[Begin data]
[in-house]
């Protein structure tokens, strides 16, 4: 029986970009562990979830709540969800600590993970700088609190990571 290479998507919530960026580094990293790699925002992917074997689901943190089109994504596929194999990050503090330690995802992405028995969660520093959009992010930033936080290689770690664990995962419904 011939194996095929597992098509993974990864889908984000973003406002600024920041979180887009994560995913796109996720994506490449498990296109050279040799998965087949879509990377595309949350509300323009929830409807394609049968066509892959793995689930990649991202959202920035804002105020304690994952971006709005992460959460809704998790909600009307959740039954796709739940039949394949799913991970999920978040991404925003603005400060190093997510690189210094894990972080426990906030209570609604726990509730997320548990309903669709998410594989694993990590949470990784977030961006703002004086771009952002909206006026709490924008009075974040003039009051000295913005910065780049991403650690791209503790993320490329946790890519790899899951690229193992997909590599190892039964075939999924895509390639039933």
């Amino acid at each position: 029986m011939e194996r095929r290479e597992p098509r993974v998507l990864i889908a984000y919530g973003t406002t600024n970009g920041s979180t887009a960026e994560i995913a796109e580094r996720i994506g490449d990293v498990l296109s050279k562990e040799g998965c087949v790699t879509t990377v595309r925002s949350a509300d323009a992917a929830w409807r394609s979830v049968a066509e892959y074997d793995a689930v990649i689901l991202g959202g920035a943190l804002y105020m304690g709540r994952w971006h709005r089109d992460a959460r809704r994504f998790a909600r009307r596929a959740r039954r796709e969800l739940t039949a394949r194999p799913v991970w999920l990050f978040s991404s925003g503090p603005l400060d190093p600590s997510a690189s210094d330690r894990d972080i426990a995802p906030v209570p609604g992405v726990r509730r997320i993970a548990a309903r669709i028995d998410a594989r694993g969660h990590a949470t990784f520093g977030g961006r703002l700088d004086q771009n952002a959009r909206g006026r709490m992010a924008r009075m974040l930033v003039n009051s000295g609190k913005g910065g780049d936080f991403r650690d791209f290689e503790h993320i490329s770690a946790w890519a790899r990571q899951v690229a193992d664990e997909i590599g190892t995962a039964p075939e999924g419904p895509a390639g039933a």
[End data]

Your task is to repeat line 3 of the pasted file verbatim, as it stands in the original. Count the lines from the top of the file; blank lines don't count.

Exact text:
């Amino acid at each position: 029986m011939e194996r095929r290479e597992p098509r993974v998507l990864i889908a984000y919530g973003t406002t600024n970009g920041s979180t887009a960026e994560i995913a796109e580094r996720i994506g490449d990293v498990l296109s050279k562990e040799g998965c087949v790699t879509t990377v595309r925002s949350a509300d323009a992917a929830w409807r394609s979830v049968a066509e892959y074997d793995a689930v990649i689901l991202g959202g920035a943190l804002y105020m304690g709540r994952w971006h709005r089109d992460a959460r809704r994504f998790a909600r009307r596929a959740r039954r796709e969800l739940t039949a394949r194999p799913v991970w999920l990050f978040s991404s925003g503090p603005l400060d190093p600590s997510a690189s210094d330690r894990d972080i426990a995802p906030v209570p609604g992405v726990r509730r997320i993970a548990a309903r669709i028995d998410a594989r694993g969660h990590a949470t990784f520093g977030g961006r703002l700088d004086q771009n952002a959009r909206g006026r709490m992010a924008r009075m974040l930033v003039n009051s000295g609190k913005g910065g780049d936080f991403r650690d791209f290689e503790h993320i490329s770690a946790w890519a790899r990571q899951v690229a193992d664990e997909i590599g190892t995962a039964p075939e999924g419904p895509a390639g039933a």